Continue reading

In The Belly of The Beast (John Bowden)

Fyoder Dostoevsky, the Russian novelist and sometimes political dissident, once wisely observed that a good barometer of the level and quality of a society’s civilisation is the way it treats it’s prisoners, the
most dis-empowered of all social groups.

There has of course always existed a sort of socially organic and dynamic
relationship between prison society and the wider ordinary society beyond it’s walls, and the treatment of prisoners is usually an accurate reflection of the relationship of power that prevails between the state and ordinary working class people in the broader society. It is how political power is shaped and negotiated between the state and the poorer social groups on the outside that essentially determines the treatment of prisoners on the inside.

Prisons are concentrated microcosms of the wider society, reflecting it’s
social and political climate and the balance of social forces that characterise it’s political culture. The more authoritarian and politically oppressive the society, the more brutal it’s treatment of prisoners is. The treatment and sometimes the very lives of prisoners is therefore critically dependent on the balance and alignment of power in society generally. For example, changes in state penal policy always tends to reflect shifts and changes in that relationship of power between the poor and powerless and the elites who constitute a ruling class, and it is always the more marginalised and demonised groups such as prisoners who feel and experience the repression more nakedly when society begins to shift even further to the right.

During the 1960s, 1970s and part of the early 1980s structures of
established power in society were seriously challenged and the atmosphere and movement of radical social change became manifested
within the prison system itself in prisoner protests, strikes and uprisings, and an organised movement of prisoner resistance that was recognised and supported on the outside by political activists, radical criminologists and prison abolitionists. The struggle of long-term prisoners was recognised by such groups as a legitimate political struggle against an institution originally and purposely created to punish the rebellious poor and as an integral part of an entire state apparatus of repressive social control, along with the police and judiciary. Just as the heightened social struggle of groups like the organised working class in the broader society caused a shift and change in the balance of power, within the long-term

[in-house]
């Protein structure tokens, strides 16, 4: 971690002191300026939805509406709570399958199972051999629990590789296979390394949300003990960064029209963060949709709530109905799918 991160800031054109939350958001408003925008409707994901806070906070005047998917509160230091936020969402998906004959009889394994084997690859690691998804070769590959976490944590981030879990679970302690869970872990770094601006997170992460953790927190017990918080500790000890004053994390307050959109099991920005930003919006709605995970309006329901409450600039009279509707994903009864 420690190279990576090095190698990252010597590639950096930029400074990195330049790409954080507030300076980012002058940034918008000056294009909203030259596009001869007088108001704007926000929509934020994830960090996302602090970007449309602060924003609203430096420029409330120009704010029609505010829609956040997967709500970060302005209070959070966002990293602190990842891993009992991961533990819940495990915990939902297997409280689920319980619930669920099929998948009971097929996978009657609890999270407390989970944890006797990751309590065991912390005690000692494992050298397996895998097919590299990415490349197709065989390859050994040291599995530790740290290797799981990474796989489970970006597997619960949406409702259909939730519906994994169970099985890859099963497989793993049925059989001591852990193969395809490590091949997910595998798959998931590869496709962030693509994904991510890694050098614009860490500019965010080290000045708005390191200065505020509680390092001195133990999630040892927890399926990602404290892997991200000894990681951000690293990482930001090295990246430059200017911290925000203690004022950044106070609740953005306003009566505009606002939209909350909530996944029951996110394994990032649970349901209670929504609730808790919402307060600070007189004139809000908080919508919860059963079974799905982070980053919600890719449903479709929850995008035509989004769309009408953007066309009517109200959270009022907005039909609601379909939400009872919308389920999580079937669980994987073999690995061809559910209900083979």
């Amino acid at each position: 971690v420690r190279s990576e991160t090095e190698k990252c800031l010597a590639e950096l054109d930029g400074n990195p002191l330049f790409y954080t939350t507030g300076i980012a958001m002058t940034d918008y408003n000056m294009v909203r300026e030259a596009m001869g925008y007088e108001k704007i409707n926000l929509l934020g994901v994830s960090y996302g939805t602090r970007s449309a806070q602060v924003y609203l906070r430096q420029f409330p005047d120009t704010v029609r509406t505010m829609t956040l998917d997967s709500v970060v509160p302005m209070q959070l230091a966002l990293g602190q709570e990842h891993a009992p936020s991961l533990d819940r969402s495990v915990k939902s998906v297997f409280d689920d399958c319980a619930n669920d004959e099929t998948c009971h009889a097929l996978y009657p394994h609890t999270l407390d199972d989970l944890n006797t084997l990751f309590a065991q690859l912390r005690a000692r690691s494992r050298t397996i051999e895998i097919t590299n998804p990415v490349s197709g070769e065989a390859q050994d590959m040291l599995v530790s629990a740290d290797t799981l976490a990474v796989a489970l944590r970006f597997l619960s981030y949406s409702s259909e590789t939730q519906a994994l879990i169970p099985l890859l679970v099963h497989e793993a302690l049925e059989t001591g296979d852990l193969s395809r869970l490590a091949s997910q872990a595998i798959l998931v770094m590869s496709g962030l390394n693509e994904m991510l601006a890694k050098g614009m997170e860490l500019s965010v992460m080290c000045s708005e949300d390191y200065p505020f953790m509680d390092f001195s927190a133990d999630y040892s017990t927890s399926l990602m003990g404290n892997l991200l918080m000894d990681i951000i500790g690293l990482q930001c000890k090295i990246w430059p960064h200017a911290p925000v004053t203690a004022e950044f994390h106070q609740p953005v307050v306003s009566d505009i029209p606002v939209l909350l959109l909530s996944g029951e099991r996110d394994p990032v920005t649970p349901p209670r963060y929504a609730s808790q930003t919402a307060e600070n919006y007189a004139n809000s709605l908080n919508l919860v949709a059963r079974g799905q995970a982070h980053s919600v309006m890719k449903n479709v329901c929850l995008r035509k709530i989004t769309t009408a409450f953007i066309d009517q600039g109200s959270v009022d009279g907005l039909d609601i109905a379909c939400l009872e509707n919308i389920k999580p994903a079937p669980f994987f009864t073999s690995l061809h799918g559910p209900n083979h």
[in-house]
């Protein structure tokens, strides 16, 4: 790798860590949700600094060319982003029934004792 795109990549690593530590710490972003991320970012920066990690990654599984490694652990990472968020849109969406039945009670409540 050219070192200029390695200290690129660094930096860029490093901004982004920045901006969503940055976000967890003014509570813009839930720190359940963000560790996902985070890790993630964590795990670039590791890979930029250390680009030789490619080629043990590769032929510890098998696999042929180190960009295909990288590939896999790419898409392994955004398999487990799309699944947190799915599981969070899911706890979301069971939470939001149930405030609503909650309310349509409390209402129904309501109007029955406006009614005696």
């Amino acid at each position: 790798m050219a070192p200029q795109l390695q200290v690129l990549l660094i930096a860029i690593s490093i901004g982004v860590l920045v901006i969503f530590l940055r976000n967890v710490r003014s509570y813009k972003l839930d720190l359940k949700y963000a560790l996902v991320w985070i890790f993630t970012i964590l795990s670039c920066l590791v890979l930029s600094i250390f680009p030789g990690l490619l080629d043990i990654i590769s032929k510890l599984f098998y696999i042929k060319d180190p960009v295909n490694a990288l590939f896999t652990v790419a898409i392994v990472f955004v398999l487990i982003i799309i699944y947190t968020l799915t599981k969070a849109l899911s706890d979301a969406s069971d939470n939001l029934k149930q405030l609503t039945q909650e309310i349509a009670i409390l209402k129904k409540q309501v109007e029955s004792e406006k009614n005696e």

prison system itself prisoners used the weapon of solidarity and self-organised to collectively empower themselves as a group. This climate of increased struggle and freedom that permeated society generally at that time found expression within long-term prisons and even found limited reflection in the thinking of those administering them with the adoption on policy of the one relatively liberal recommendation of the 1968 Mountbatten report concerning prison security: whilst Maximum-Security jails should make physical security as impregnable as possible the regimes operating in such institutions should also be made as relaxed as possible.

But just as changes in the balance of power can be to the advantage of
progressive forces in society so it can shift the other way, and that is what happened in Britain during the 1980s and 1990s with the defeat of the organised working class movement and the apparently finale triumph of Neo-Liberal Capitalism (deregulation, free trade, unfettered profits and minimal state benefits – in short, capitalism at it’s most savage) and a Thatcherite ideology of greed is good and “there is no such thing as society”. This found expression in the treatment of prisoners with the seizing back of the long-term prison regimes and their re-moulding into instruments of “Dynamic Security” and naked repression. The control and absolute disempowerment of long-term prisoners was conflated with the
necessity of physical security now. And of course the economic principles of Neo-Liberal Capitalism also found expression in the prison system with “Market Reforms” and the flogging off of increasingly greater parts of it to multi-national private prison entrepreneurs. Prisoners would now be bought and sold as commodities and also as a source of forced cheap labour. They would also be taught and conditioned to know their true place in a massively unequal society, and prisons would revert to their original purpose of re-moulding working class “offenders” into obedient slaves of capital and those who own it. Towards this end the huge proliferation and empowerment of behavioural psychologists in the prison system over the last decade is a symptom; the breaking and re-creating of
prisoners psychologically in the image of a defeated and compliant working class on the outside has become once again the purpose and